The board of directors of U.S. Sugar voted Monday to approve a $1.3-billion deal to sell 181,000 acres to the state for Everglades restoration.
"After a lengthy day of discussions, the contract was signed, sealed and delivered unanimously by our board of directors," U.S. Sugar vice president Bob Coker said.
The company's vote sets the stage for the deal's final approval by officials of the South Florida Water Management District, scheduled for a meeting next week.
In approving the deal, the board of the sugar giant turned aside an offer from a Nashville company. The Lawrence Group sought to buy full control of U.S. Sugar by offering shareholders a bid of $300 per share — cash. That translates to about $588-million, far less than what the state was offering.
But in its appeal to the shareholders, the Lawrence Group contended its offer was better than the state's because it's in cash and it's immediate. The state buyout wouldn't happen for at least seven years and could be deferred longer.
Coker said the U.S. Sugar board did not regard that as a formal offer to be considered, only an expression of interest.
The Lawrence Group has tried before to buy U.S. Sugar. Headed by Gaylon Lawrence Sr. and son Gaylon Lawrence Jr., the company twice offered U.S. Sugar $293 a share. Both bids, in 2005 and again in 2007, were rejected by the company's board.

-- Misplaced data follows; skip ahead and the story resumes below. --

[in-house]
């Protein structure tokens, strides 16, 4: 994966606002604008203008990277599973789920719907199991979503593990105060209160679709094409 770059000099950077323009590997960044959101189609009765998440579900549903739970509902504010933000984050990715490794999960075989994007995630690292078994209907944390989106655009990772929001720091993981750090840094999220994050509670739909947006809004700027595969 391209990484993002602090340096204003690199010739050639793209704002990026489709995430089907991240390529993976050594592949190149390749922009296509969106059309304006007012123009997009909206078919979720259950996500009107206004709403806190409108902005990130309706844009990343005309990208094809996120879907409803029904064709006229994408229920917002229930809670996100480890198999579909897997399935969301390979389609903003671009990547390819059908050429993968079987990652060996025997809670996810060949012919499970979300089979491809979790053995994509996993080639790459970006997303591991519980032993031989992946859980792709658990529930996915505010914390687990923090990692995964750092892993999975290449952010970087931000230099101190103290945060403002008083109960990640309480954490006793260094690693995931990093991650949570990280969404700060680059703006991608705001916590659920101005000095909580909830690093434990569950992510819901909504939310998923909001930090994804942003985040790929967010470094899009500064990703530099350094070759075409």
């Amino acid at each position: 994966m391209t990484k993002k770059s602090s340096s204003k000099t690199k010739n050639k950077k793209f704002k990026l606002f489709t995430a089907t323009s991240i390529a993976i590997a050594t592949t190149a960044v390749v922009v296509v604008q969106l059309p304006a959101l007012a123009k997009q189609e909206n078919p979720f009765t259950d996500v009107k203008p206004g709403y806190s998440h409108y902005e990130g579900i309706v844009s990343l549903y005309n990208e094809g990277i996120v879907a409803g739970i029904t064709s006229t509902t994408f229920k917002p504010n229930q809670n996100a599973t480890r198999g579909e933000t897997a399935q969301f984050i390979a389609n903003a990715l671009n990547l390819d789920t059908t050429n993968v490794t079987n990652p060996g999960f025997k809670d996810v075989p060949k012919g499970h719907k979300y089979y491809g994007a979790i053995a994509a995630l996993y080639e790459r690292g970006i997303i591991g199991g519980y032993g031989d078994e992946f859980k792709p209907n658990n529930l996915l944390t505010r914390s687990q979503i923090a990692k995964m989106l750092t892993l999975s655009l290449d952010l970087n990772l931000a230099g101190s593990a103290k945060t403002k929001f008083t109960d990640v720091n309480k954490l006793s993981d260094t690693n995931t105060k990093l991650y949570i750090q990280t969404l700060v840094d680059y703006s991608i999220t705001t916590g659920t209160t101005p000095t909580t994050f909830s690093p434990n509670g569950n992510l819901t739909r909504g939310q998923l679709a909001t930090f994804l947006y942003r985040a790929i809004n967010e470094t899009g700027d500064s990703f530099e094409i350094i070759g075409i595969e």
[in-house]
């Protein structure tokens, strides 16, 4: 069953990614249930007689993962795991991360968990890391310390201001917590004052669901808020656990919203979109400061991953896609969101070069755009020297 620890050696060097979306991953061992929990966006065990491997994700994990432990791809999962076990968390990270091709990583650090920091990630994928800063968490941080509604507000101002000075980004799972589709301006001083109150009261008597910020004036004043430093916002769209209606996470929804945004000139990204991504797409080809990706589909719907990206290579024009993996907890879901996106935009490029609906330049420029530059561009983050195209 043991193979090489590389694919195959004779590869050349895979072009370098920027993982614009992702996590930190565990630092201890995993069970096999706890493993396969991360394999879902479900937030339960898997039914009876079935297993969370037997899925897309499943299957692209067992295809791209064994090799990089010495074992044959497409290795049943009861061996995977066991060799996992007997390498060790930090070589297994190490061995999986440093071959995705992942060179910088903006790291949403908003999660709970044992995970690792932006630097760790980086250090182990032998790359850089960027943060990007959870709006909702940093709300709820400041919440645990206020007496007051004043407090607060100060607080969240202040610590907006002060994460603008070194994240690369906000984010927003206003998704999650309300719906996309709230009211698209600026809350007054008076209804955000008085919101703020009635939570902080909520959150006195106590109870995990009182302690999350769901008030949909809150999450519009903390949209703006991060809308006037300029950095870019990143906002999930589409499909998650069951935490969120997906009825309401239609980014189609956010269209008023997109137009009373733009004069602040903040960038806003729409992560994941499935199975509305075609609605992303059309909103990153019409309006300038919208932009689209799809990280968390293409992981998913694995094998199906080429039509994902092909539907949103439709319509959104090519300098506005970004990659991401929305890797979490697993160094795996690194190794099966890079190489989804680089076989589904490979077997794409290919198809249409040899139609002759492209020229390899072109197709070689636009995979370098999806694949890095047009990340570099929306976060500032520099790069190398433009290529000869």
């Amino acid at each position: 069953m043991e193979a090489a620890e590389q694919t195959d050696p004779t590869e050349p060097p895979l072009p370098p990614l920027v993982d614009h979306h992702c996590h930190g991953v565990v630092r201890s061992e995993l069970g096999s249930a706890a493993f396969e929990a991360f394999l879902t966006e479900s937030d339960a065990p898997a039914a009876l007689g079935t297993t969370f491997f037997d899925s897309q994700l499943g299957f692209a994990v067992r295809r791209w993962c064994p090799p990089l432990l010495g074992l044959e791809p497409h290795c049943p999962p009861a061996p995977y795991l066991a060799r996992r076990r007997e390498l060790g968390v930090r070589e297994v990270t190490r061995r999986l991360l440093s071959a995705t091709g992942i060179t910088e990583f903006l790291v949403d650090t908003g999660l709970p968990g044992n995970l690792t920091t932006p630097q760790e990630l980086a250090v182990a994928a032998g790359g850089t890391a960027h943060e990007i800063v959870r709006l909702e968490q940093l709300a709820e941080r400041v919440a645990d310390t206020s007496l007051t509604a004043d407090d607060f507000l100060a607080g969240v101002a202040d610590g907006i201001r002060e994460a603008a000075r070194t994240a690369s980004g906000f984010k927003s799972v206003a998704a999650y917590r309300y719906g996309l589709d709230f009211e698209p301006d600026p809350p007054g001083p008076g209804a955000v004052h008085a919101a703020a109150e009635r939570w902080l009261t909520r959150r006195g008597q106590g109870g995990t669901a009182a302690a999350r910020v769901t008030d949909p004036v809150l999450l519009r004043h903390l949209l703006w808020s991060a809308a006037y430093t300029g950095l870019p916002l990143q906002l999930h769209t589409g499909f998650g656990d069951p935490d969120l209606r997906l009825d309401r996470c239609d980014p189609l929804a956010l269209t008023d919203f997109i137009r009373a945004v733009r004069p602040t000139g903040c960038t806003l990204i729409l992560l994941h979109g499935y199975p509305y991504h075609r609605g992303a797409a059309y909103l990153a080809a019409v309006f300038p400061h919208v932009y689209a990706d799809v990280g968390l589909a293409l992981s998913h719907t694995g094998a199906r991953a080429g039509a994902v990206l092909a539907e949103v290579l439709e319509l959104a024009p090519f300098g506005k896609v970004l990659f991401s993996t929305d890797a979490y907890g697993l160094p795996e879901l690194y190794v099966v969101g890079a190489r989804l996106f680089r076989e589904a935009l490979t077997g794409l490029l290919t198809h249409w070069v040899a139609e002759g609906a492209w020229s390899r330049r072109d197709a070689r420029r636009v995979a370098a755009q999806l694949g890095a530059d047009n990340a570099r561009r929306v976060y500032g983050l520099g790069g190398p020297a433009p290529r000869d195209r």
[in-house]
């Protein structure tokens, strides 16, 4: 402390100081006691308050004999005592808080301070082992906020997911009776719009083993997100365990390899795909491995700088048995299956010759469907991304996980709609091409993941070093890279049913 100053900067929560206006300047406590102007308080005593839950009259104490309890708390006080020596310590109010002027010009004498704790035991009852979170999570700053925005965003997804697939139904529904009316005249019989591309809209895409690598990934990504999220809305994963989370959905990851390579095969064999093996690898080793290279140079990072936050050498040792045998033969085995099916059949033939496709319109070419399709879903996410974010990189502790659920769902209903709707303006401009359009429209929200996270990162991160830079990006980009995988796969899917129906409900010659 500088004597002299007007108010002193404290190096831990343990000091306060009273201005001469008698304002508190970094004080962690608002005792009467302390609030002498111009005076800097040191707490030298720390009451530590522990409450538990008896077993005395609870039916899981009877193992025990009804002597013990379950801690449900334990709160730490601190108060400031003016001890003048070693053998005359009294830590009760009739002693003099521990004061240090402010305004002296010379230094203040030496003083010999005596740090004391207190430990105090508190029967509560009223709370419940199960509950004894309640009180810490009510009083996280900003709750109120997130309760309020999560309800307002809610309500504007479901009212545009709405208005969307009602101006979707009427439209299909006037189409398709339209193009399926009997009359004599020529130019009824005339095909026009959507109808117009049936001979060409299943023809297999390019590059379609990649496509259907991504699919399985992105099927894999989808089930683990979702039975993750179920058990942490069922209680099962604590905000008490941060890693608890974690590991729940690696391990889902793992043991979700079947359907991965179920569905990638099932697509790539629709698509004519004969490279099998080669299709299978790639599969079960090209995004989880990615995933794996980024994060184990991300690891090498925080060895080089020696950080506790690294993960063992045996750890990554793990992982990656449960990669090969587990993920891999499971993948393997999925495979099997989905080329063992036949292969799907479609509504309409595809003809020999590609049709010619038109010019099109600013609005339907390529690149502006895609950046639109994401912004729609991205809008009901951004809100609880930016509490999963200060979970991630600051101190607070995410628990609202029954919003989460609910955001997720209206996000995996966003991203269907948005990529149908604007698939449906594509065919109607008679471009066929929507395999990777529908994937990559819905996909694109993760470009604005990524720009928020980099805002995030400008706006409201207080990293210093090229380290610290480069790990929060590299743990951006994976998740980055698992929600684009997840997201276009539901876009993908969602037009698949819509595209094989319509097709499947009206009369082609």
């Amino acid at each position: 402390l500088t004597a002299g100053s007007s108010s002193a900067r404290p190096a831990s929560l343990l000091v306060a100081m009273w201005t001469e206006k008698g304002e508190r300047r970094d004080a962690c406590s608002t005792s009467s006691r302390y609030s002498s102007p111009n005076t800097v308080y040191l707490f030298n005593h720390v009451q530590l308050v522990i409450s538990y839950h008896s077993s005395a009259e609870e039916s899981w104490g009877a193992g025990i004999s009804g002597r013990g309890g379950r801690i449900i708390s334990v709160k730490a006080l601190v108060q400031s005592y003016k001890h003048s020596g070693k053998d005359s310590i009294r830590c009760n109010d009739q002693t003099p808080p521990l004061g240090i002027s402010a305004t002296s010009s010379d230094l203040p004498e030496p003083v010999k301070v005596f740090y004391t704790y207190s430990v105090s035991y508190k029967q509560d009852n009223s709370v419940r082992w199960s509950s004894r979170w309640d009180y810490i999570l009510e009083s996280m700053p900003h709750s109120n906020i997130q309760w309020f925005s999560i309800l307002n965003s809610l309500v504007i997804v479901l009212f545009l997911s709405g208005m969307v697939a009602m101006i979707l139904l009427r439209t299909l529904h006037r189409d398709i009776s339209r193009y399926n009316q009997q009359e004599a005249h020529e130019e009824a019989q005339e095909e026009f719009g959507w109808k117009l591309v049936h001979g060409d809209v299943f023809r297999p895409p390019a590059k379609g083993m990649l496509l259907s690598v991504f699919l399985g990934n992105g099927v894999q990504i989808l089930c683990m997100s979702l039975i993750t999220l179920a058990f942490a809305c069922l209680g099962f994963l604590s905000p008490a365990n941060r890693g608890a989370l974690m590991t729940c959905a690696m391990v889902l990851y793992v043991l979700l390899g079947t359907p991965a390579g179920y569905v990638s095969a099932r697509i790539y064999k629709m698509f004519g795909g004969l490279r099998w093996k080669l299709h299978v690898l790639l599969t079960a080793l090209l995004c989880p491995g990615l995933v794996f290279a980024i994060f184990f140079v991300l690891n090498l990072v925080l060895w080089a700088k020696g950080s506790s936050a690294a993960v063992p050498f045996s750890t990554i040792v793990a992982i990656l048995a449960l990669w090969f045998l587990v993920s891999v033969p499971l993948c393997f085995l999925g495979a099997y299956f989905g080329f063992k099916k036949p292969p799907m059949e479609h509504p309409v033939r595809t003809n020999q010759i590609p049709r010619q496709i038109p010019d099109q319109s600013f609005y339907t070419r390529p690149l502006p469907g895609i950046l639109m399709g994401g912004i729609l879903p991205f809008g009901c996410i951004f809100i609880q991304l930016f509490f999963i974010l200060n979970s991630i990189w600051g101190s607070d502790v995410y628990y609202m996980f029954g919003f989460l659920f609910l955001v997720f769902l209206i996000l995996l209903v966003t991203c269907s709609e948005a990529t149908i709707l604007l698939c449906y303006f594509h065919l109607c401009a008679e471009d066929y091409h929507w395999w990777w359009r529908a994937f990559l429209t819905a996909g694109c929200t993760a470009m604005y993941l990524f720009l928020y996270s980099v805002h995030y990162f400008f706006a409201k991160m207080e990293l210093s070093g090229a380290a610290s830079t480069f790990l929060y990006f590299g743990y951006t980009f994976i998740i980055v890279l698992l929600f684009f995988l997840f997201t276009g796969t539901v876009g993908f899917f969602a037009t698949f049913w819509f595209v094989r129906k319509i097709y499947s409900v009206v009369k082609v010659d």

The 60-page contract that the sugar board approved calls for the water district to pay U.S. Sugar $1.34-billion at closing and, in exchange, get title to more than 180,000 acres of land — but not the company's mill, railroad, buildings or other facilities, which were supposed to be part of the buyout when Gov. Charlie Crist originally proposed it in June.
The water district will borrow the money and pay off the debt using a special property tax that applies only in its South Florida region.
In return, U.S. Sugar will lease that land back at $50 an acre and continue farming it until the state needs it for restoring the flow of water from Lake Okeechobee south to Everglades National Park. The lease is for seven years but could be renewed.
The leaseback is expected to bring in more than $50-million in revenue for the state and save it $40-million more in costs to hire someone else to manage the property, according to state Department of Environmental Protection Secretary Mike Sole.
U.S. Sugar has agreed to pay more than $21-million to clean up any pollution left behind on its property.
Sugar farming south of Lake Okeechobee has long been considered a major obstacle to the $10-billion plan for restoring the Everglades. Restoring the long-lost link between the lake and Everglades National Park seemed impossible as long as sugar cane grew there.
Then environmental groups sued to challenge the sugar companies' practice of back-pumping farm runoff containing phosphorus, pesticides and other chemicals into the lake. After a judge ruled for the environmental groups, the water district board voted in August 2007 to end the practice.
U.S. Sugar dispatched lobbyists to ask Crist for help. Instead, he proposed the state buy all the company's assets: 187,000 acres of land, plus its sugar mill, citrus operation and railroad.
Craig Pittman can be reached at firstname.lastname@example.org or (727) 893-8530.